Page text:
MEMPHIS, Tennessee (AP) -- Twenty-three boxes of evidence in the 1968 assassination of Martin Luther King Jr. have been moved to the National Civil Rights Museum in Memphis, Tennessee.
Among the items were the .30-06 hunting rifle allegedly used to kill King, confessed assassin James Earl Ray's transistor radio, and gum wrappers from King's room at the Lorraine Motel -- where the killing occurred and now the site of the museum.
The boxes, containing more than 300 items, have sat in a vault for 32 years. The items will be on display next spring when an expansion of the museum is completed.
"This has been a long time coming," said Barbara Andrews, the museum's curator. "We have all the evidence. The only things we don't have are the personal effects, such as Dr. King's clothes and his jewelry and the autopsy photos. That was all given to the King family, and we respected their wishes."
Ray's brother, Jerry, filed a claim for the Remington rifle and other personal items.
On March 17, a judge declared all the evidence state property and ruled the state could transfer custody, but not ownership, of it.
Ten boxes of files from Ray's 1969 court proceeding at which he pleaded guilty were also turned over to the museum.

Scientists Cast Doubt on Kennedy Bullet Analysis

Scientists Cast Doubt on Kennedy Bullet AnalysisMultiple Shooters Possible, Study Says
By John SolomonWashington Post Staff WriterThursday, May 17, 2007; A03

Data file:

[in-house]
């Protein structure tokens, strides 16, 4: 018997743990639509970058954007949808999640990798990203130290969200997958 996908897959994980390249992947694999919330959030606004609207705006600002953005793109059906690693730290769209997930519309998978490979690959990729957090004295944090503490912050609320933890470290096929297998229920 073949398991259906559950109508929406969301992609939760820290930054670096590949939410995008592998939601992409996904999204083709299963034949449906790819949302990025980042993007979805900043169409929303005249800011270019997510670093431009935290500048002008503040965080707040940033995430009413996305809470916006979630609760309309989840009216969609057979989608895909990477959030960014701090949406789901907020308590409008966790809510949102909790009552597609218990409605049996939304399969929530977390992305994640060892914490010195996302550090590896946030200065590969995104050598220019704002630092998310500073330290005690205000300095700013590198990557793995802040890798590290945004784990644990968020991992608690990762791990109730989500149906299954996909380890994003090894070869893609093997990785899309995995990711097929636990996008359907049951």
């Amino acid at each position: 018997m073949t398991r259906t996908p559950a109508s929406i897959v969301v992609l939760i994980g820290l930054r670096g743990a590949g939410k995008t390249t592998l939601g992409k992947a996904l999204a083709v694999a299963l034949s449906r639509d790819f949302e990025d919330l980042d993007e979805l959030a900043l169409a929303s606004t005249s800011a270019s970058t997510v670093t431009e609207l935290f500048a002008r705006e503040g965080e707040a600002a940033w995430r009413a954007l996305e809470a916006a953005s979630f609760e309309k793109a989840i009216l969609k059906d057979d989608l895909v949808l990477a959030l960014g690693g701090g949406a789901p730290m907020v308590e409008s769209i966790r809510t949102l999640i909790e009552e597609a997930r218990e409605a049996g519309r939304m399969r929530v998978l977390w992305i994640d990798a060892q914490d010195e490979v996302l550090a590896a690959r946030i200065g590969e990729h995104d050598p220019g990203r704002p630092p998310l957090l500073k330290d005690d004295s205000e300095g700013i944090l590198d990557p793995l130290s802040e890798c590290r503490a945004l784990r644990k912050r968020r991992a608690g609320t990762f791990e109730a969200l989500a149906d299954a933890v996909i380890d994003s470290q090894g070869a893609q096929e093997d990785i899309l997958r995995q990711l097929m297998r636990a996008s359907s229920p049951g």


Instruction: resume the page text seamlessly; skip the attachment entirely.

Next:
In a collision of 21st-century science and decades-old conspiracy theories, a research team that includes a former top FBI scientist is challenging the bullet analysis used by the government to conclude that Lee Harvey Oswald alone shot the two bullets that struck and killed President John F. Kennedy in 1963.
The "evidence used to rule out a second assassin is fundamentally flawed," concludes a new article in the Annals of Applied Statistics written by former FBI lab metallurgist William A. Tobin and Texas A&M University researchers Cliff Spiegelman and William D. James.
The researchers' re-analysis involved new statistical calculations and a modern chemical analysis of bullets from the same batch Oswald is purported to have used. They reached no conclusion about whether more than one gunman was involved, but urged that authorities conduct a new and complete forensic re-analysis of the five bullet fragments left from the assassination in Dallas.
"Given the significance and impact of the JFK assassination, it is scientifically desirable for the evidentiary fragments to be re-analyzed," the researchers said.